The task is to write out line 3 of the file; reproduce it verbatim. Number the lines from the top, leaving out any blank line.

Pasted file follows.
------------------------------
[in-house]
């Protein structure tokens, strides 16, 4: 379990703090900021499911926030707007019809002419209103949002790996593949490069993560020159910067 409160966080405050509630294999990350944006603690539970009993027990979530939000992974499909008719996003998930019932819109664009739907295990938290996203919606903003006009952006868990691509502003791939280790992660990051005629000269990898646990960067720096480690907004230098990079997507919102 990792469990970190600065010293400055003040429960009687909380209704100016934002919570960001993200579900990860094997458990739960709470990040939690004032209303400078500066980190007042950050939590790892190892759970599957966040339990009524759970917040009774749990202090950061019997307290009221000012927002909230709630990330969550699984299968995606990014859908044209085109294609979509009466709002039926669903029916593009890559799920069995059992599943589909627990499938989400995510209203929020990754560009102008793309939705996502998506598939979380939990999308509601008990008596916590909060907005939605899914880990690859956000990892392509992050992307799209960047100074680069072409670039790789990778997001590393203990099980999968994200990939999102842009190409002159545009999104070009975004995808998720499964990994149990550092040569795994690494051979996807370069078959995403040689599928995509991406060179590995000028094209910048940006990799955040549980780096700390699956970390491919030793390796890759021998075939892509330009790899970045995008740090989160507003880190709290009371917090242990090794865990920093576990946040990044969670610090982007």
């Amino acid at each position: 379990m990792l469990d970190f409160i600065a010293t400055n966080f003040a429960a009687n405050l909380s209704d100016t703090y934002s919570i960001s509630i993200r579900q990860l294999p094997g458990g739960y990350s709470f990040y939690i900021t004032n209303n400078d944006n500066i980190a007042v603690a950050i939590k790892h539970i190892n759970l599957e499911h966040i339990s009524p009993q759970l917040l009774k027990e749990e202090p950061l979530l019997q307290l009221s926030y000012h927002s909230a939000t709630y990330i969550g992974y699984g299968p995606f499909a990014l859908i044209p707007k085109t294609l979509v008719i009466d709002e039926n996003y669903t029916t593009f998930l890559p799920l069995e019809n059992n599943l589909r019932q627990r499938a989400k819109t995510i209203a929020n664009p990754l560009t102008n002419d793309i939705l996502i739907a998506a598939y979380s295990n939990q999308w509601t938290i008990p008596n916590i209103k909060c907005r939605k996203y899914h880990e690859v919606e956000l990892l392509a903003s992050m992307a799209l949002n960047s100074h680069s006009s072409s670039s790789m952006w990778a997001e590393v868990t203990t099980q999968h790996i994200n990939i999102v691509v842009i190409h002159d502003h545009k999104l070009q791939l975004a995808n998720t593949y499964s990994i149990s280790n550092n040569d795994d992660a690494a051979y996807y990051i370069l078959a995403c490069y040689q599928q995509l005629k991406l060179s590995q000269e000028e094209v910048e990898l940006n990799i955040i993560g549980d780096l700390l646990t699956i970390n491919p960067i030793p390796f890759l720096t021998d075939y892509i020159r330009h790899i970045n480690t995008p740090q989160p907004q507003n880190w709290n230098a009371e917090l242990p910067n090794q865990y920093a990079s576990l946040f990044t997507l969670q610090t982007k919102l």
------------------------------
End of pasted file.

């Amino acid at each position: 379990m990792l469990d970190f409160i600065a010293t400055n966080f003040a429960a009687n405050l909380s209704d100016t703090y934002s919570i960001s509630i993200r579900q990860l294999p094997g458990g739960y990350s709470f990040y939690i900021t004032n209303n400078d944006n500066i980190a007042v603690a950050i939590k790892h539970i190892n759970l599957e499911h966040i339990s009524p009993q759970l917040l009774k027990e749990e202090p950061l979530l019997q307290l009221s926030y000012h927002s909230a939000t709630y990330i969550g992974y699984g299968p995606f499909a990014l859908i044209p707007k085109t294609l979509v008719i009466d709002e039926n996003y669903t029916t593009f998930l890559p799920l069995e019809n059992n599943l589909r019932q627990r499938a989400k819109t995510i209203a929020n664009p990754l560009t102008n002419d793309i939705l996502i739907a998506a598939y979380s295990n939990q999308w509601t938290i008990p008596n916590i209103k909060c907005r939605k996203y899914h880990e690859v919606e956000l990892l392509a903003s992050m992307a799209l949002n960047s100074h680069s006009s072409s670039s790789m952006w990778a997001e590393v868990t203990t099980q999968h790996i994200n990939i999102v691509v842009i190409h002159d502003h545009k999104l070009q791939l975004a995808n998720t593949y499964s990994i149990s280790n550092n040569d795994d992660a690494a051979y996807y990051i370069l078959a995403c490069y040689q599928q995509l005629k991406l060179s590995q000269e000028e094209v910048e990898l940006n990799i955040i993560g549980d780096l700390l646990t699956i970390n491919p960067i030793p390796f890759l720096t021998d075939y892509i020159r330009h790899i970045n480690t995008p740090q989160p907004q507003n880190w709290n230098a009371e917090l242990p910067n090794q865990y920093a990079s576990l946040f990044t997507l969670q610090t982007k919102l």